On the other hand, in spite of all their benefits, AVs also pose various challenges to humans, such as over-trust and over-reliance, extra workload on humans, or driver engagement and re-engagement [6, 7]. The challenges are not limited to drivers; other road users who interact with AVs will also be affected. Actually, unsafe and non-human-centered interactions between AVs and drivers and other road users can substantially reduce the benefits of AVs, affecting humans both inside and outside the vehicle.

To overcome the issues of managing human factors in vehicle automation (see, e.g., [8] for examples of automation failures) and achieve the full potential of automation, human factors researchers strongly advocate considering knowledge about human factors when designing AVs [9, 10, 11]. This field, the study of human factors, involves researching human capabilities and limitations and other human characteristics and applying the findings to the design of systems to improve performance, safety, and comfort [12].

In order to include human factors when designing automation, researchers recommend incorporating human factors knowledge into the early stages of development [13, 14, 15]. Traditionally such knowledge has been included in system requirements that have been specified up-front and form the foundation of subsequent design work [16]. The process of eliciting, analyzing, documenting, and validating the requirements during the engineering process is called Requirements Engineering (RE) [17]. However, the recent trend in the automotive industry to adopt agile development methodologies changes the role of RE significantly. Agile development methodologies are a collection of approaches based on incremental and iterative development in which self-organizing and cross-functional teams work together to generate requirements and functions [18]. Agile methods aim to deliver faster in less time to market since, due to competition, developers want to deliver faster; they focus on technical details and often neglect others, such as those provided by human factors. Moreover, because agile methodologies do not focus on the processes, RE processes are not well integrated with agile methodologies and face different challenges [19].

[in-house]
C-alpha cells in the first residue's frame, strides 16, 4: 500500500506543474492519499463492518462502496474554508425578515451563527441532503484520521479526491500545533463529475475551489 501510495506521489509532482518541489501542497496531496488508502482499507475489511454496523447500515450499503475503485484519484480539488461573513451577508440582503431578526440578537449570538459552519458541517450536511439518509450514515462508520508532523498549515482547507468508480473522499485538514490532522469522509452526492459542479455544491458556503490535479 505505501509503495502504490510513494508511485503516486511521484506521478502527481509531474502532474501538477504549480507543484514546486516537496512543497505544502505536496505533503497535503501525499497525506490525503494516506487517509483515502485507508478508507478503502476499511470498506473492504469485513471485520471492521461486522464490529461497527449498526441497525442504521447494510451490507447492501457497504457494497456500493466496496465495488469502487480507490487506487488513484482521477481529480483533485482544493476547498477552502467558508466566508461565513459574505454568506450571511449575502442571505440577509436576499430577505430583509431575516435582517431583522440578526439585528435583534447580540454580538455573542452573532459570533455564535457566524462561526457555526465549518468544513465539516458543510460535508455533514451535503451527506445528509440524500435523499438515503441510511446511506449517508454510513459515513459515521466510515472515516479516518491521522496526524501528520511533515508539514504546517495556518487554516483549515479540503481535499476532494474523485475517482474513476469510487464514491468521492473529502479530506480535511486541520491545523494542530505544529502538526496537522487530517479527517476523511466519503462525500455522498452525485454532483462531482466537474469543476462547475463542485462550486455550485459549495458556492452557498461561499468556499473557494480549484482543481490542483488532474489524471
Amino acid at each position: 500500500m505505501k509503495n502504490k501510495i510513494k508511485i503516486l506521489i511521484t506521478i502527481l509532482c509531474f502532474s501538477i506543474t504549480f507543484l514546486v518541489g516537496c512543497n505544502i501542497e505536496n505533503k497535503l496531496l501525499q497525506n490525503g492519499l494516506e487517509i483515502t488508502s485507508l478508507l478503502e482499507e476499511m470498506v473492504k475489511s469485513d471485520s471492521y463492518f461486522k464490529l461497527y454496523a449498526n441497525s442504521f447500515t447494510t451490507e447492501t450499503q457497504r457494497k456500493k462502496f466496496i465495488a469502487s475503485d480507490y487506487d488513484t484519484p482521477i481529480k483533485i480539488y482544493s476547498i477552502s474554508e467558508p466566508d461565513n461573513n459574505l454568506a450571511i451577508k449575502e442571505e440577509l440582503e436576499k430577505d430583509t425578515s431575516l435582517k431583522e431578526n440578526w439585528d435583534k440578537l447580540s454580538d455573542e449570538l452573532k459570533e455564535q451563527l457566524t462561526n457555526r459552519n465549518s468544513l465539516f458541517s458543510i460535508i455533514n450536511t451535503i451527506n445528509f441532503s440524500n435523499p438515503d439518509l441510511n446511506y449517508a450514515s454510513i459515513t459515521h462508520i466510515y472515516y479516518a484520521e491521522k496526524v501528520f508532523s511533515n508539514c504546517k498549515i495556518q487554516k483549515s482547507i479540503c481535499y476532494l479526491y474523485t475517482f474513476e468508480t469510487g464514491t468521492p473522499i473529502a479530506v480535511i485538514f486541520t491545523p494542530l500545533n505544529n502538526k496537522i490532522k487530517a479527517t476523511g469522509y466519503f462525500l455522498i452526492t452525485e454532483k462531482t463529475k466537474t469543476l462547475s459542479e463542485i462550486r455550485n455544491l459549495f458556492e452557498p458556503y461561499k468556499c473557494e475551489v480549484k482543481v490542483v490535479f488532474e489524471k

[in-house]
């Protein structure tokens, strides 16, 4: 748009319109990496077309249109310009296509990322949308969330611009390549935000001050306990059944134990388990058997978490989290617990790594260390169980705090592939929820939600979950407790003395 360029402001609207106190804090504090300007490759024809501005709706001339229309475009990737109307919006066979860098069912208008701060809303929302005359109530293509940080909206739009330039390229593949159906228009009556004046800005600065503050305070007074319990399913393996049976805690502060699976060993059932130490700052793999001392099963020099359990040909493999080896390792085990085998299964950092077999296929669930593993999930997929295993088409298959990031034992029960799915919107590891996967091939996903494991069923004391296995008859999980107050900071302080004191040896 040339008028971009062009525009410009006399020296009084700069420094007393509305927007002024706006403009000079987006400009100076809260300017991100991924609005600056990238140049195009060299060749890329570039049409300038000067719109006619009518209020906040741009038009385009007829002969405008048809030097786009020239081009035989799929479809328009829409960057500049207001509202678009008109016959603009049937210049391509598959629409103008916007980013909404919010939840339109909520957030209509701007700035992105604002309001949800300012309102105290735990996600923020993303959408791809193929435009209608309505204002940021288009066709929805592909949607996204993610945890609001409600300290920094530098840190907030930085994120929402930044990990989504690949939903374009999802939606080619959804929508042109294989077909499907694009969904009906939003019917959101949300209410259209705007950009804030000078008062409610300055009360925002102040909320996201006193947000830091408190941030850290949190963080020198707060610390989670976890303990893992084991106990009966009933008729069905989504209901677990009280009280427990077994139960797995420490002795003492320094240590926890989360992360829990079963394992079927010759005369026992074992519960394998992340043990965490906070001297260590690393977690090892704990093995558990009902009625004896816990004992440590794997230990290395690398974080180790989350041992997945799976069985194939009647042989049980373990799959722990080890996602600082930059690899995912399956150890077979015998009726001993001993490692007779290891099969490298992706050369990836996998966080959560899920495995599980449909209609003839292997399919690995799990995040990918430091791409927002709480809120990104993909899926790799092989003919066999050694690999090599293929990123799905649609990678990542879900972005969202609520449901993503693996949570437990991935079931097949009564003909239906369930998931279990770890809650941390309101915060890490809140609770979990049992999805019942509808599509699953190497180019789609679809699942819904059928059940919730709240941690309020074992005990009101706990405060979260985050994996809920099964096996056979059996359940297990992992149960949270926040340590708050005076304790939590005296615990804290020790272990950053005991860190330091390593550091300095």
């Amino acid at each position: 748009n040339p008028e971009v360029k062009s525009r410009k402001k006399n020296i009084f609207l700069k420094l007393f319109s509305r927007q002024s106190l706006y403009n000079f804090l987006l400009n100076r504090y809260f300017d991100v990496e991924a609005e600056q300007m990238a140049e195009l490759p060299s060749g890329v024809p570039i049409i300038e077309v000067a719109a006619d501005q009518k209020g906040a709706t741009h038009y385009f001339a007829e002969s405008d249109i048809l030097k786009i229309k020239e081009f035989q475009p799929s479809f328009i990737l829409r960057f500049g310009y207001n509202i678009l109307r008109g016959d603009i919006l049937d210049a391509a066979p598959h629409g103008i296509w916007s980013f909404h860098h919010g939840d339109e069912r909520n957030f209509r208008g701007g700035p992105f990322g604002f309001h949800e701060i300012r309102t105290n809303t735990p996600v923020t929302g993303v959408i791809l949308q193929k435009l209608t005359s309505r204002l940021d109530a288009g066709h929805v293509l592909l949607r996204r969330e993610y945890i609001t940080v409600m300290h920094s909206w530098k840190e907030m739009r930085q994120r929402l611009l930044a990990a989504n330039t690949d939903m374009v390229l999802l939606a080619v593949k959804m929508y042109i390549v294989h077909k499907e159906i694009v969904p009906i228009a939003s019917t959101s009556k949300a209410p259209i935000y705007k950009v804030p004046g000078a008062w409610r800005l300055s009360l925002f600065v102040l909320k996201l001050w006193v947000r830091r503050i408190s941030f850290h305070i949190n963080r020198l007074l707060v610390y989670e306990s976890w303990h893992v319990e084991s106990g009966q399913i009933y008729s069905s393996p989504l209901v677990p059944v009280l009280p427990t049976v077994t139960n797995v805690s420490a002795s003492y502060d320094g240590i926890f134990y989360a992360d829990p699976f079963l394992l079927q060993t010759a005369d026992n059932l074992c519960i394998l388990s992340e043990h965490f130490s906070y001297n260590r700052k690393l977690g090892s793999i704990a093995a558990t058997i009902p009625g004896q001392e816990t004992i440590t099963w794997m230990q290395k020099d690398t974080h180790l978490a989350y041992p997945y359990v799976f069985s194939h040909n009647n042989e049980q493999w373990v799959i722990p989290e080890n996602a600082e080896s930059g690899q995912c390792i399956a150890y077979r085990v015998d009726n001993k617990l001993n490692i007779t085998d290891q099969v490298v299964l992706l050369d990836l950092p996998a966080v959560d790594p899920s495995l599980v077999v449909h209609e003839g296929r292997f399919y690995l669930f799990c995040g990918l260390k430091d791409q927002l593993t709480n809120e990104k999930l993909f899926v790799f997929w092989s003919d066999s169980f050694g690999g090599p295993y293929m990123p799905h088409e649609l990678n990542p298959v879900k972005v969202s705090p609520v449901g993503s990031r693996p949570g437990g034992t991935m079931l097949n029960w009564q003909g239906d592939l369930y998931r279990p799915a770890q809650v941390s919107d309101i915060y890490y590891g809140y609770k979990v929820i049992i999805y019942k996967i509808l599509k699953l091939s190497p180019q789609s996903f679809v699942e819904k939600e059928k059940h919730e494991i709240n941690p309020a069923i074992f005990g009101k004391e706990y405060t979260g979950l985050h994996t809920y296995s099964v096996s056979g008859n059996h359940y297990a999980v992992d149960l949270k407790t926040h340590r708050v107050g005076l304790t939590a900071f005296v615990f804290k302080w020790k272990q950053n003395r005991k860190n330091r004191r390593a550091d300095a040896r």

Without a clear role for RE in agile development, there is a risk that introducing human factors knowledge as requirements will be difficult. This risk is increased by the lack of empirical research on how to include human factors knowledge in agile development; practitioners struggle with a lack of clear guidelines.

Introduction video from 2020


The main objectives of this research are

  1. To understand and describe how AI-based AV design can account for human factors (for example, how human comfort-zone boundaries and acceptance can be considered when designing AI-based strategies for AV control)
  2. To develop methods to incorporate results from studies on acceptance which will improve AI-based AV-designs